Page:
Jeet Heer, of the New (and For Sale) Republic, recently presented an oddly off kilter piece entitled “Ted Cruz mangled the history of the Great Depression.”
Therein he writes:
Fielding a question about tariffs at Thursday’s Republican debate, the Texas senator said the Great Depression was caused by the protectionist Smoot-Hawley Tariff Act of 1930. The problem with this claim can be seen by basic chronology. The Great Depression started in 1929 (and the economy had been fragile even earlier). So at worst Smoot-Hawley can be accused of exacerbating the Depression but not causing it.
Heer seems unschooled in the fact that markets are forward-looking and, as set forth in meticulous detail by the late Jude Wanniski in his supply side cult classic book The Way The World Works, that the progress of the Smoot-Hawley tariff act through the United States Congress correlates very well with the advent of 1929’s Black Monday and the ensuing Great Depression.
Heer further writes:
Another cause (of the Great Depression) was the inflexibility of monetary policy due to the gold standard. And of course one of Cruz’s signature policies, an idea which almost all mainstream economists regard with horror, is returning to the gold standard.
By “mainstream economists,” Heer appears to be alluding to the forty Neo-Keynesian economists infamously polled by the Booth School in 2012. Few of these are monetary economists, and none, so far as the record shows, anticipated the Panic of 2008. So much for “almost all.”
Heer conveniently, or ignorantly, overlooks the indisputably historic fact that the classical gold standard ended with the outbreak of World War I, over a decade prior to the Great Depression. Its replacement with the gold standard’s “grotesque caricature” called the “interwar gold standard” — a gold-exchange standard, treating the pound sterling and the dollar as equivalent to gold — provided a false gold standard facade while utterly failing to adhere to “the rules of the game.” This, indeed, was a precipitating factor in the Great Depression. The classical gold standard was framed for the crime perpetrated by its “evil twin.”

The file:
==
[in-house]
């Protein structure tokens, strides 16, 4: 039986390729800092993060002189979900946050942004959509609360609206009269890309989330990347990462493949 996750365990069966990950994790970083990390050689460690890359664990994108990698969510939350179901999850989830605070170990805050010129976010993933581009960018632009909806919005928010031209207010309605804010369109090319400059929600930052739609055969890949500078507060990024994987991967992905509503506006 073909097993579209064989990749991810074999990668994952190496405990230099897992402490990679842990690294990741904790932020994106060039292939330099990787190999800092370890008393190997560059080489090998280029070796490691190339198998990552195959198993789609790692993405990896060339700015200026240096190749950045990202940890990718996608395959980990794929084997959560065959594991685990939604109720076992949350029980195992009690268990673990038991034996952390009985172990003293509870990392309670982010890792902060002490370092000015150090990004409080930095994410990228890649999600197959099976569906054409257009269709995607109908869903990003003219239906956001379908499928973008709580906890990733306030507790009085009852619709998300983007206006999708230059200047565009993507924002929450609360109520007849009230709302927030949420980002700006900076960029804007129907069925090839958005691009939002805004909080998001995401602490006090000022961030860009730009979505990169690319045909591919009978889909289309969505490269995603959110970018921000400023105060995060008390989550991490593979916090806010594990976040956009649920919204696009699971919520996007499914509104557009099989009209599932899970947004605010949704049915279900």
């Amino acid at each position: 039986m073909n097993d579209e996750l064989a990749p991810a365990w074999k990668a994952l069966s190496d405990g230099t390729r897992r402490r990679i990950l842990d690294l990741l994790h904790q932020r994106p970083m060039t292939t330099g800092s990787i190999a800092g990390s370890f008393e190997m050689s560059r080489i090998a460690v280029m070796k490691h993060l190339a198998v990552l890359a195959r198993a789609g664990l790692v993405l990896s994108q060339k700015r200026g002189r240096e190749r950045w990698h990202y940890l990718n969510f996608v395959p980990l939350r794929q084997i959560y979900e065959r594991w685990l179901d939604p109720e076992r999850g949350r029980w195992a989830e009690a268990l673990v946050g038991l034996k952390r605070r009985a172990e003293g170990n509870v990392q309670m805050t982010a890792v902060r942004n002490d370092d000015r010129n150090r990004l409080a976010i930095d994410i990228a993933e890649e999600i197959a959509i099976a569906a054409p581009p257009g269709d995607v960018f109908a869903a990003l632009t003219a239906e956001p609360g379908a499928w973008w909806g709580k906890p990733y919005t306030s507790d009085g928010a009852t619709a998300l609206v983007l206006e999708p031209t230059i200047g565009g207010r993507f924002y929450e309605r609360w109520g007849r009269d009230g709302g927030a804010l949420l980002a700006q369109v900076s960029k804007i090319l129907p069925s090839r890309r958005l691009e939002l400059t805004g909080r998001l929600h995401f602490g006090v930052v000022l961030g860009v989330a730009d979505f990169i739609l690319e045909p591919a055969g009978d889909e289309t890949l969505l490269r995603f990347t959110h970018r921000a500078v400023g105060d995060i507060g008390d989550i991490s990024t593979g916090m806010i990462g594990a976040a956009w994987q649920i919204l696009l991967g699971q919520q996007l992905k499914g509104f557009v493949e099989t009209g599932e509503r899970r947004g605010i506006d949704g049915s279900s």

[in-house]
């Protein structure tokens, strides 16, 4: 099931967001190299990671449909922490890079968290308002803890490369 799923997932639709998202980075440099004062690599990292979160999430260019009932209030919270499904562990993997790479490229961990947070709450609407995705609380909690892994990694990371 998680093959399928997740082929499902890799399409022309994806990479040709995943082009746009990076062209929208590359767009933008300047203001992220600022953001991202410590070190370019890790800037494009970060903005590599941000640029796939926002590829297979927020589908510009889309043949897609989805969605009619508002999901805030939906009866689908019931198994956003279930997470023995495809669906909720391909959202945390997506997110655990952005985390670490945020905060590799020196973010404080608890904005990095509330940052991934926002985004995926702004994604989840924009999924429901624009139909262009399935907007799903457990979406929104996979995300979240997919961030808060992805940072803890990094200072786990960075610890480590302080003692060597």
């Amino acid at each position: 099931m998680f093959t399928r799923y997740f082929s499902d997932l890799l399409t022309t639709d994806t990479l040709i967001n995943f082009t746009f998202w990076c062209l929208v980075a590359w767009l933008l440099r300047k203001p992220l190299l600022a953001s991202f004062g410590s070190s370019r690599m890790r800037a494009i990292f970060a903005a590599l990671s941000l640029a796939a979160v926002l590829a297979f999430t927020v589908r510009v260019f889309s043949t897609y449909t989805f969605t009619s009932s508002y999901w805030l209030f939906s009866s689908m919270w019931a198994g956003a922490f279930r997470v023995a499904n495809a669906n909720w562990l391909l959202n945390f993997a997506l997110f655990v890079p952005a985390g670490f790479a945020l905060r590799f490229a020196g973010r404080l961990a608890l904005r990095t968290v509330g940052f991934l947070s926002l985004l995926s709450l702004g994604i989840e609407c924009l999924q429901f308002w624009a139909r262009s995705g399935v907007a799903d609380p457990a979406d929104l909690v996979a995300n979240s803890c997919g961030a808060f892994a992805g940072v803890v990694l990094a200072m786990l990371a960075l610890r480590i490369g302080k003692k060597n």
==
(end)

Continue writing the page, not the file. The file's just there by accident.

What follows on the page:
Sen. Cruz, in opposing tariffs and advocating that the “Fed should get out of the business of trying to juice our economy and simply be focused on sound money and monetary stability, ideally tied to gold,” has established himself as an important national thought leader for equitable prosperity.
Heer tips his hand in his final paragraph on this topic:
If (Cruz) wanted to learn about the the causes of the Great Depression, he should rent Ferris Bueller’s Day Off, which has a better lecture on this than what he offered.
Rather than relying on comedy cinema as his economic authority, Mr. Heer would be well advised to review Prof. Robert Mundell’s Nobel Prize in Economics speech.
If Heer really wishes to seek to understand the contribution of monetary policy to the Great Depression, this recent blog by Clark Johnson, on the Mundell-Johnson hypothesis, published at The Market Monetarist is worth consideration. Therein the author observes:
Monetary Origins of Depression
Sumner credits what he calls the Mundell-Johnson hypothesis, according to which the roots of the depression were in the post-WWI undervaluation of gold, as a precursor to his study.1 As the junior placeholder on that hypothesis, I recap my understanding of it here. The purchasing power of an ounce of gold changed little from the middle of the seventeenth century to the middle of the twentieth. Gold constraints were typically relaxed during wars to facilitate official spending and borrowing – and allowing price inflation. But English deflation restored prewar price levels in the years after the Puritan wars of the seventeenth century and the Napoleonic wars of the nineteenth.
A similar deflation was likely to occur after the First World War as major economies of Germany, Britain, and France would return to gold convertibility at the prewar value of $20.67/ ounce during the 1920s. The low postwar gold value affected monetary reserves in two ways: 1) it depressed the value of outstanding stocks; and 2) it reduced the price incentive for new gold production. In France, the US, and Germany, which had traditionally had large gold coin circulations, gold was mostly taken out of circulation during and after the war, which lessened confidence in convertible paper money. Economist Gustav Cassel drew attention to the “gold standard paradox,” by which a gold-based monetary system would require ever-increasing gold production to accommodate economic growth while maintaining reserve ratios.
Yet world gold production during the 1920s was below what it had been in the decade before the war; and given the postwar decline in gold’s purchasing power, the real value of new gold produced in the mid-1920s was just over 50 percent of what it had been in 1914.
This is far more erudite and authoritative than Ferris Bueller’s Day Off.
Jeet Heer gets it wrong. Ted Cruz gets it right.
Onward to the gold standard and equitable prosperity.
Ralph Benko, internationally published weekly columnist, co-author of The 21st Century Gold Standard, lead co-editor of the Gerald Malsbary translation from Latin to English of Copernicus’s Essay on Money, is American Principles Project’s Senior Advisor, Economics.